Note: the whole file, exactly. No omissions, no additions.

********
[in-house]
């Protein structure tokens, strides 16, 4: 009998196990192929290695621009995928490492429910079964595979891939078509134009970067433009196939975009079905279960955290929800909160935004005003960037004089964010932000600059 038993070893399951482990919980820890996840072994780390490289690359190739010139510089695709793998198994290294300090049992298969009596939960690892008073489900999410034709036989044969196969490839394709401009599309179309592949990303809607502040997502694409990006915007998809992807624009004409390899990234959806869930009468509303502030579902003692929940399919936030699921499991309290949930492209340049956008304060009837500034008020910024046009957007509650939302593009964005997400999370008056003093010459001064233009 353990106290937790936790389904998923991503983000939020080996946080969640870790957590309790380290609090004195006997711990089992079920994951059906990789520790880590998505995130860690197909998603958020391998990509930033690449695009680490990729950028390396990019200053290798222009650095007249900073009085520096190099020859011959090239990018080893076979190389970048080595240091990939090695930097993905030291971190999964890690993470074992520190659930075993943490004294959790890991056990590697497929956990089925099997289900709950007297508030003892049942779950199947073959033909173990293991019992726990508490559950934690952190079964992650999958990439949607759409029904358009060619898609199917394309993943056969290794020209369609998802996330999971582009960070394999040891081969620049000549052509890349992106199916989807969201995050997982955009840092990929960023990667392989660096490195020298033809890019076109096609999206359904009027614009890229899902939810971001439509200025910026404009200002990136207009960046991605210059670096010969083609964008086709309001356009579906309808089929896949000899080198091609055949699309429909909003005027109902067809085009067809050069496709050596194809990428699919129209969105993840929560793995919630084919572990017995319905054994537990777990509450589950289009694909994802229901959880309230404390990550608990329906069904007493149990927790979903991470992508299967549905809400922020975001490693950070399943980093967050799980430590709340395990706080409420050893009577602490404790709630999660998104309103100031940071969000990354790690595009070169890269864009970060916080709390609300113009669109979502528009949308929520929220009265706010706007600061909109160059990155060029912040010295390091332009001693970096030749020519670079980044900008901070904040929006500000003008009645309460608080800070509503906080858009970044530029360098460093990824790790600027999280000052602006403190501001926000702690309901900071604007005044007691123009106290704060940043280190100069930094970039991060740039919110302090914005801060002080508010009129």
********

[in-house]
């Protein structure tokens, strides 16, 4: 009998196990192929290695621009995928490492429910079964595979891939078509134009970067433009196939975009079905279960955290929800909160935004005003960037004089964010932000600059 038993070893399951482990919980820890996840072994780390490289690359190739010139510089695709793998198994290294300090049992298969009596939960690892008073489900999410034709036989044969196969490839394709401009599309179309592949990303809607502040997502694409990006915007998809992807624009004409390899990234959806869930009468509303502030579902003692929940399919936030699921499991309290949930492209340049956008304060009837500034008020910024046009957007509650939302593009964005997400999370008056003093010459001064233009 353990106290937790936790389904998923991503983000939020080996946080969640870790957590309790380290609090004195006997711990089992079920994951059906990789520790880590998505995130860690197909998603958020391998990509930033690449695009680490990729950028390396990019200053290798222009650095007249900073009085520096190099020859011959090239990018080893076979190389970048080595240091990939090695930097993905030291971190999964890690993470074992520190659930075993943490004294959790890991056990590697497929956990089925099997289900709950007297508030003892049942779950199947073959033909173990293991019992726990508490559950934690952190079964992650999958990439949607759409029904358009060619898609199917394309993943056969290794020209369609998802996330999971582009960070394999040891081969620049000549052509890349992106199916989807969201995050997982955009840092990929960023990667392989660096490195020298033809890019076109096609999206359904009027614009890229899902939810971001439509200025910026404009200002990136207009960046991605210059670096010969083609964008086709309001356009579906309808089929896949000899080198091609055949699309429909909003005027109902067809085009067809050069496709050596194809990428699919129209969105993840929560793995919630084919572990017995319905054994537990777990509450589950289009694909994802229901959880309230404390990550608990329906069904007493149990927790979903991470992508299967549905809400922020975001490693950070399943980093967050799980430590709340395990706080409420050893009577602490404790709630999660998104309103100031940071969000990354790690595009070169890269864009970060916080709390609300113009669109979502528009949308929520929220009265706010706007600061909109160059990155060029912040010295390091332009001693970096030749020519670079980044900008901070904040929006500000003008009645309460608080800070509503906080858009970044530029360098460093990824790790600027999280000052602006403190501001926000702690309901900071604007005044007691123009106290704060940043280190100069930094970039991060740039919110302090914005801060002080508010009129």